BACKGROUND: Depressive disorders are associated with immune system alterations that can be detected in the blood. Cytokine concentrations in cerebrospinal fluid (CSF) and their relationship to aspects of suicidality have previously not been investigated.
METHODS: We measured interleukin-1beta, interleukin-6 (IL-6), interleukin-8, and tumor necrosis factor-alpha (TNF-alpha) in CSF and plasma of suicide attempters (n = 63) and healthy control subjects (n = 47). Patients were classified according to diagnosis and violent or nonviolent suicide attempt. We evaluated suicidal ideation and depressive symptoms using the Suicide Assessment Scale and the Montgomery-Asberg Depression Rating Scale (MADRS). We also analyzed the relation between cytokines and monoamine metabolites 5-hydroxyindoleacetic acid (5-HIAA), homovanillic acid (HVA), and 3-methoxy-4-hydroxyphenylglycol (MHPG) in CSF, as well as the integrity of the blood-brain barrier as reflected by the CSF:serum albumin ratio.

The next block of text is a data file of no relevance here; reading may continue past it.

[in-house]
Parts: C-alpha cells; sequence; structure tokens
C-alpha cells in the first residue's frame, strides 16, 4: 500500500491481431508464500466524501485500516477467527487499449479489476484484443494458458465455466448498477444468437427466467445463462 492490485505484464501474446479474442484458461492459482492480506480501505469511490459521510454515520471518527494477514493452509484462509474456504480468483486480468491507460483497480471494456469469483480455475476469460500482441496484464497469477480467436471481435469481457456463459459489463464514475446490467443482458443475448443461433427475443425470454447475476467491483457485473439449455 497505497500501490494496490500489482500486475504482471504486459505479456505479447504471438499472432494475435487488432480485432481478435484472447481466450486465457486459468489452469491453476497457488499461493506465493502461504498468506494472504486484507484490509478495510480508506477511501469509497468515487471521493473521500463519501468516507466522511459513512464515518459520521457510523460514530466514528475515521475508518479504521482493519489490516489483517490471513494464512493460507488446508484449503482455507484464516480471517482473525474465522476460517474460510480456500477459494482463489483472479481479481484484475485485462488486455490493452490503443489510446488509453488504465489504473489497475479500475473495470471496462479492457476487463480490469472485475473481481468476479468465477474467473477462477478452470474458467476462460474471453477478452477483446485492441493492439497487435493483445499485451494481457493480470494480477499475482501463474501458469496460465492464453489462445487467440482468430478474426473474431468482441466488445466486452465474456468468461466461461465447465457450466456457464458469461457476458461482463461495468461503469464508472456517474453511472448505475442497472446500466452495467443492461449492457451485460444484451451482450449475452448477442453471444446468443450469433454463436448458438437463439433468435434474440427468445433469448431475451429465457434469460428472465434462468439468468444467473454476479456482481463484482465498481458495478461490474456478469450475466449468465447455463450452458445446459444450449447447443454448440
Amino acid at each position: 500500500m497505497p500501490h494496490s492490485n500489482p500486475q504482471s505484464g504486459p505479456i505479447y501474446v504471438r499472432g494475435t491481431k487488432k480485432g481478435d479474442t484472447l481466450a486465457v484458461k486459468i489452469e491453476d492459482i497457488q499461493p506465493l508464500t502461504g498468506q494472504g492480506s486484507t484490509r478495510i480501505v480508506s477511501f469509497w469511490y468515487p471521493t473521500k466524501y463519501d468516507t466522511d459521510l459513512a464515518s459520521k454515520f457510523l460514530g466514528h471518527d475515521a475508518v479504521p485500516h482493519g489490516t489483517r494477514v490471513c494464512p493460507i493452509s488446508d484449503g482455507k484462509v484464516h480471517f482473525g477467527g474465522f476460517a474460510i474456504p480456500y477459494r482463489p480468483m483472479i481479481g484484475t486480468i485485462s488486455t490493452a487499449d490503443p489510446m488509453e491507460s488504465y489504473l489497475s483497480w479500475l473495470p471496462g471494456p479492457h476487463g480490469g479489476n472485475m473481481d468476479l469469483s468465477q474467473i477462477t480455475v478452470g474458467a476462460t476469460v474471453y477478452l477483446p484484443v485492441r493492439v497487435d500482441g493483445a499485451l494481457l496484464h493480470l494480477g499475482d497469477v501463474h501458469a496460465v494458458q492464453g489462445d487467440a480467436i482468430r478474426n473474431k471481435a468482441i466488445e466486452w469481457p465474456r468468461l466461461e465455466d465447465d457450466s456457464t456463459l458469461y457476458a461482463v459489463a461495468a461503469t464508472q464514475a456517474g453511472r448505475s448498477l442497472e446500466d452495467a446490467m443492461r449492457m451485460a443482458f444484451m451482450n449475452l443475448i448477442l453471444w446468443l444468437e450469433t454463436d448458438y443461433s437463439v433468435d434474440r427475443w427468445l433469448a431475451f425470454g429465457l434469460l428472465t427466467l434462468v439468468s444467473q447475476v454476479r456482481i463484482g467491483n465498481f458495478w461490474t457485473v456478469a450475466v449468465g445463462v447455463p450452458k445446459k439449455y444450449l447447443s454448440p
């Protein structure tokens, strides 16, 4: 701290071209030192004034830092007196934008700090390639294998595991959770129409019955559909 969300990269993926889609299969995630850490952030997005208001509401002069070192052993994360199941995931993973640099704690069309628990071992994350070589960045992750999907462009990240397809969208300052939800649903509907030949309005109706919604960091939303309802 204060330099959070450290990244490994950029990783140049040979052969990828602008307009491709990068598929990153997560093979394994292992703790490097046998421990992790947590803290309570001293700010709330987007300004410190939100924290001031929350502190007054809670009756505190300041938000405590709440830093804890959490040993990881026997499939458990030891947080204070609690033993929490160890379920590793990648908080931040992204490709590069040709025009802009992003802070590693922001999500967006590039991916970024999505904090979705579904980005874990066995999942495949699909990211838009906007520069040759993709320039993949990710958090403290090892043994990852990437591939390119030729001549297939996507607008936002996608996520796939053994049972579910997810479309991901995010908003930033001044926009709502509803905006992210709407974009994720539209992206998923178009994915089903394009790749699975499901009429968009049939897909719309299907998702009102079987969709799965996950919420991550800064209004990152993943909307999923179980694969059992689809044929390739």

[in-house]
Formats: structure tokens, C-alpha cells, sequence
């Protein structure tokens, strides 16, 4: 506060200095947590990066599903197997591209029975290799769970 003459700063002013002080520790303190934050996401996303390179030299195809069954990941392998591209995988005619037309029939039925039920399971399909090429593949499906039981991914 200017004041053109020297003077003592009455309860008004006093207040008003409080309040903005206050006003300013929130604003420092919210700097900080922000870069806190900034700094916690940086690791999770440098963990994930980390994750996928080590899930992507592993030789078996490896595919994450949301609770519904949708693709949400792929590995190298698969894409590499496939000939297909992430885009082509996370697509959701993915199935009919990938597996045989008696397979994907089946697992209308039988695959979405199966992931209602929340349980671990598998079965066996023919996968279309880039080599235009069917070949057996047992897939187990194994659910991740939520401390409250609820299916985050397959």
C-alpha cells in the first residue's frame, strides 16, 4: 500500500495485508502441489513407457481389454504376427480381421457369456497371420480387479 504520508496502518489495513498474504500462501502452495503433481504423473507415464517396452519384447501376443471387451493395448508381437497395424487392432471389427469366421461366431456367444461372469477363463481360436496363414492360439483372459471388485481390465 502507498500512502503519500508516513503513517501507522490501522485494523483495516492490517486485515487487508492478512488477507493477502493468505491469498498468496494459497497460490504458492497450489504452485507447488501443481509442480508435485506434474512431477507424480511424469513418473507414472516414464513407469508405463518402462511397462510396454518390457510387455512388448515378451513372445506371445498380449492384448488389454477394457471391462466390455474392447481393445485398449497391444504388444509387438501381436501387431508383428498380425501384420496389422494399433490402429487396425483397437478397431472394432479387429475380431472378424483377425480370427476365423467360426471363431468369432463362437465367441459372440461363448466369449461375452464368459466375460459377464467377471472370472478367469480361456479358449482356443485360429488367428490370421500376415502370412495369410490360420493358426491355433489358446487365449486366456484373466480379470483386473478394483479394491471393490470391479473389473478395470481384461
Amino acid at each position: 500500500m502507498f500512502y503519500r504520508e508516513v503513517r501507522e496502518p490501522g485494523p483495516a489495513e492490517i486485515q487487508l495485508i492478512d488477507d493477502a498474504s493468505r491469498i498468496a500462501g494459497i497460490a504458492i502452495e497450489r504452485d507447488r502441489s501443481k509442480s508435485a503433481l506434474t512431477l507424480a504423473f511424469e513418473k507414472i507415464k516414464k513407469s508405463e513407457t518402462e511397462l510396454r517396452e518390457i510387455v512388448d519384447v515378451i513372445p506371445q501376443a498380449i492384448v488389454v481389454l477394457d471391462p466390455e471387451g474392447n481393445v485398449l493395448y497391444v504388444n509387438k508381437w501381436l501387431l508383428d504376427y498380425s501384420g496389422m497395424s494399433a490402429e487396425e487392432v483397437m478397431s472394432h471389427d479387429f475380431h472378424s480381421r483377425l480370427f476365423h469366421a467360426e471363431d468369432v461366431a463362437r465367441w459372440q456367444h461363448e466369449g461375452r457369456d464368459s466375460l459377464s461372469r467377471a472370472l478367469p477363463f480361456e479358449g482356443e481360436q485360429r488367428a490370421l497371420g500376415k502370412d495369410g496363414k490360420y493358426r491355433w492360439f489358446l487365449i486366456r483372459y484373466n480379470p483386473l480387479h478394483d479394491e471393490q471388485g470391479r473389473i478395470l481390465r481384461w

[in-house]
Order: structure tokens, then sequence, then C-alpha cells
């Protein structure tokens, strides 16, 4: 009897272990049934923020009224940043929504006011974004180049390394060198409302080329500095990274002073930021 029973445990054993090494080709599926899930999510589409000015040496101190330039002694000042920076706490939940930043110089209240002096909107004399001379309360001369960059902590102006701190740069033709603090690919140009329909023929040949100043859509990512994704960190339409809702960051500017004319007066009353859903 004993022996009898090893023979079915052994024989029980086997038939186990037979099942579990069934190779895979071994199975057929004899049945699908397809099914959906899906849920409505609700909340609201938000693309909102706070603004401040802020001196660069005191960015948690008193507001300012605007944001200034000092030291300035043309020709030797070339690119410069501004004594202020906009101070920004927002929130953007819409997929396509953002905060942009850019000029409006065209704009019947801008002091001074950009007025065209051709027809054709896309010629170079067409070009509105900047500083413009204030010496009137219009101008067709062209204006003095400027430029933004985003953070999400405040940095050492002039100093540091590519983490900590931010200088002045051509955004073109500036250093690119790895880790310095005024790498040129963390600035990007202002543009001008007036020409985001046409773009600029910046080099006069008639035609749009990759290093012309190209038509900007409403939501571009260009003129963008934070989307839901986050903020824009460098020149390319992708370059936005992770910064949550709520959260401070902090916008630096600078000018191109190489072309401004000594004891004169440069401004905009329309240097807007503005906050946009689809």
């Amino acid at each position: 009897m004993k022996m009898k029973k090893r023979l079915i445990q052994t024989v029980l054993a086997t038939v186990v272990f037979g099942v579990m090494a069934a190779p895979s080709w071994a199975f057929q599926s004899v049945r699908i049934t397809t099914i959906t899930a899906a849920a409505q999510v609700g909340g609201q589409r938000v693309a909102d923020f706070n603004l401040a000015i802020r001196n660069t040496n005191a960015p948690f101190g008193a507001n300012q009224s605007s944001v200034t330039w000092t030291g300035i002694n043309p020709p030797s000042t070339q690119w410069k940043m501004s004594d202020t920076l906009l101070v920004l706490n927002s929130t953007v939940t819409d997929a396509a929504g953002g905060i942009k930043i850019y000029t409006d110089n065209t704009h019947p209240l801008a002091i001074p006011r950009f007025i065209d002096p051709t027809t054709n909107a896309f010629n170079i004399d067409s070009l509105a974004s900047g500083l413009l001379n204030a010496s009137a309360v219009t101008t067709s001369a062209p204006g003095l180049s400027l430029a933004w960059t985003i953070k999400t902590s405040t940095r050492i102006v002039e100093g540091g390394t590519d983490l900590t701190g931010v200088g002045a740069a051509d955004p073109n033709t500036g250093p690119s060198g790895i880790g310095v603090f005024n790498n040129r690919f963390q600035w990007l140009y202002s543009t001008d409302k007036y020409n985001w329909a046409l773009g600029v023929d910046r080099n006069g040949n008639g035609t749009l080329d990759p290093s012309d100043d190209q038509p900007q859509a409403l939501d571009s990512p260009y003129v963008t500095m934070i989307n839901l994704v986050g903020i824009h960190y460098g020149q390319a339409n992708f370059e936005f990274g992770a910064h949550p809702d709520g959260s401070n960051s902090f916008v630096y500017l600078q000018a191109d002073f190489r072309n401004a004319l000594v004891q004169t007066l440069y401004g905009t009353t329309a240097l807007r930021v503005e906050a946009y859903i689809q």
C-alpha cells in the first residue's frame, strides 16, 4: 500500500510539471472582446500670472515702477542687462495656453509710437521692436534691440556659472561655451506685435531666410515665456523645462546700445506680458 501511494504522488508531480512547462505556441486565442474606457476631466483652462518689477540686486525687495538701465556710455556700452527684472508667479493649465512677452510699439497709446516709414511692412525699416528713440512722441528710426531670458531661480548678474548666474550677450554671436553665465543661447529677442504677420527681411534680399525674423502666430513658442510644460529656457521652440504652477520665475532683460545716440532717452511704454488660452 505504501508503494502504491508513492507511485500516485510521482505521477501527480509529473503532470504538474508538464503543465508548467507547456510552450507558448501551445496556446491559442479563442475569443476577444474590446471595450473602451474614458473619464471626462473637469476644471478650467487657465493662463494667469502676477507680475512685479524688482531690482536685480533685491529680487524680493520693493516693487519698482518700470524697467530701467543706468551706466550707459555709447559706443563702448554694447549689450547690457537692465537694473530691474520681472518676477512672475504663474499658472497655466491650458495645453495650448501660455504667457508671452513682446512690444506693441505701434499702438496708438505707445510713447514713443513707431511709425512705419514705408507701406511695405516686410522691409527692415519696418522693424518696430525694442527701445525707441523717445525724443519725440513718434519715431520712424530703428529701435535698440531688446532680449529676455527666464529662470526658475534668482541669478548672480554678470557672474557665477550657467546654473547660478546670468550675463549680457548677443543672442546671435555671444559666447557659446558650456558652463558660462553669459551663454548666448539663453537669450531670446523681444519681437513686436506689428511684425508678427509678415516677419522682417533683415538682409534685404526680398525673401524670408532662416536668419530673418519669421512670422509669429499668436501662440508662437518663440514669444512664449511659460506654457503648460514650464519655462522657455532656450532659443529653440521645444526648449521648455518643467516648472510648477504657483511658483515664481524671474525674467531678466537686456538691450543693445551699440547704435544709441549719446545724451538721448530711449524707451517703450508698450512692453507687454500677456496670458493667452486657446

RESULTS: IL-6 in CSF was significantly higher in suicide attempters than in healthy control subjects. Patients who performed violent suicide attempts displayed the highest IL-6. Furthermore, there was a significant positive correlation between MADRS scores and CSF IL-6 levels in all patients. IL-6 and TNF-alpha correlated significantly with 5-HIAA and HVA in CSF, but not with MHPG. Cytokine levels in plasma and CSF were not associated, and patients with increased blood-brain barrier permeability did not exhibit elevated cytokine levels.
CONCLUSIONS: We propose a role for CSF IL-6 in the symptomatology of suicidal behavior, possibly through mechanisms involving alterations of dopamine and serotonin metabolism.
- Psykiatri (30215)